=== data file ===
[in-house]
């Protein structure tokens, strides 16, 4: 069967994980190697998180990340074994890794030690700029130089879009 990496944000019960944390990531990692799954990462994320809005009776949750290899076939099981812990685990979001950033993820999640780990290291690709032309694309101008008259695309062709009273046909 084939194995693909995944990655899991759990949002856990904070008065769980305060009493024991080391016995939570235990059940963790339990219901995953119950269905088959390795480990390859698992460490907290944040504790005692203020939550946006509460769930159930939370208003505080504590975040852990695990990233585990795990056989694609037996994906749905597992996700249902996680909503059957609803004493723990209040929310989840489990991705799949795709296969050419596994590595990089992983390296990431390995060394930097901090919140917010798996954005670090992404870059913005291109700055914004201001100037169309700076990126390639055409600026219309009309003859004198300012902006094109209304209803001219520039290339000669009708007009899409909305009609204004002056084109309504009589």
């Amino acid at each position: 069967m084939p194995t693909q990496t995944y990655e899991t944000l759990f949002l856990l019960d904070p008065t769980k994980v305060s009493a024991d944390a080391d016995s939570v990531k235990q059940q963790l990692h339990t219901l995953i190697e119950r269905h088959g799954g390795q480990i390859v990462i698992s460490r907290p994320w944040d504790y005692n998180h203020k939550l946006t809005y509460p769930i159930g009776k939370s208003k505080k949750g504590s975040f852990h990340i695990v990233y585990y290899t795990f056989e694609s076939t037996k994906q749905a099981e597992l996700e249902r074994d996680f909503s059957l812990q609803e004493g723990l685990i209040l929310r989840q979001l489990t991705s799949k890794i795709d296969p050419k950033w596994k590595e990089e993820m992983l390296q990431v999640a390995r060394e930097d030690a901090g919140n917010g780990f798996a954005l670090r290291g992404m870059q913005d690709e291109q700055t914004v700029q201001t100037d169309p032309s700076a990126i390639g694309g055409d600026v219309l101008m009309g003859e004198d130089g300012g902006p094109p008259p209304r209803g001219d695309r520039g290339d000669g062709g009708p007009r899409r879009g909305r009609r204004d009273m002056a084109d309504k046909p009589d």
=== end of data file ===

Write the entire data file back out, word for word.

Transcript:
[in-house]
């Protein structure tokens, strides 16, 4: 069967994980190697998180990340074994890794030690700029130089879009 990496944000019960944390990531990692799954990462994320809005009776949750290899076939099981812990685990979001950033993820999640780990290291690709032309694309101008008259695309062709009273046909 084939194995693909995944990655899991759990949002856990904070008065769980305060009493024991080391016995939570235990059940963790339990219901995953119950269905088959390795480990390859698992460490907290944040504790005692203020939550946006509460769930159930939370208003505080504590975040852990695990990233585990795990056989694609037996994906749905597992996700249902996680909503059957609803004493723990209040929310989840489990991705799949795709296969050419596994590595990089992983390296990431390995060394930097901090919140917010798996954005670090992404870059913005291109700055914004201001100037169309700076990126390639055409600026219309009309003859004198300012902006094109209304209803001219520039290339000669009708007009899409909305009609204004002056084109309504009589």
């Amino acid at each position: 069967m084939p194995t693909q990496t995944y990655e899991t944000l759990f949002l856990l019960d904070p008065t769980k994980v305060s009493a024991d944390a080391d016995s939570v990531k235990q059940q963790l990692h339990t219901l995953i190697e119950r269905h088959g799954g390795q480990i390859v990462i698992s460490r907290p994320w944040d504790y005692n998180h203020k939550l946006t809005y509460p769930i159930g009776k939370s208003k505080k949750g504590s975040f852990h990340i695990v990233y585990y290899t795990f056989e694609s076939t037996k994906q749905a099981e597992l996700e249902r074994d996680f909503s059957l812990q609803e004493g723990l685990i209040l929310r989840q979001l489990t991705s799949k890794i795709d296969p050419k950033w596994k590595e990089e993820m992983l390296q990431v999640a390995r060394e930097d030690a901090g919140n917010g780990f798996a954005l670090r290291g992404m870059q913005d690709e291109q700055t914004v700029q201001t100037d169309p032309s700076a990126i390639g694309g055409d600026v219309l101008m009309g003859e004198d130089g300012g902006p094109p008259p209304r209803g001219d695309r520039g290339d000669g062709g009708p007009r899409r879009g909305r009609r204004d009273m002056a084109d309504k046909p009589d």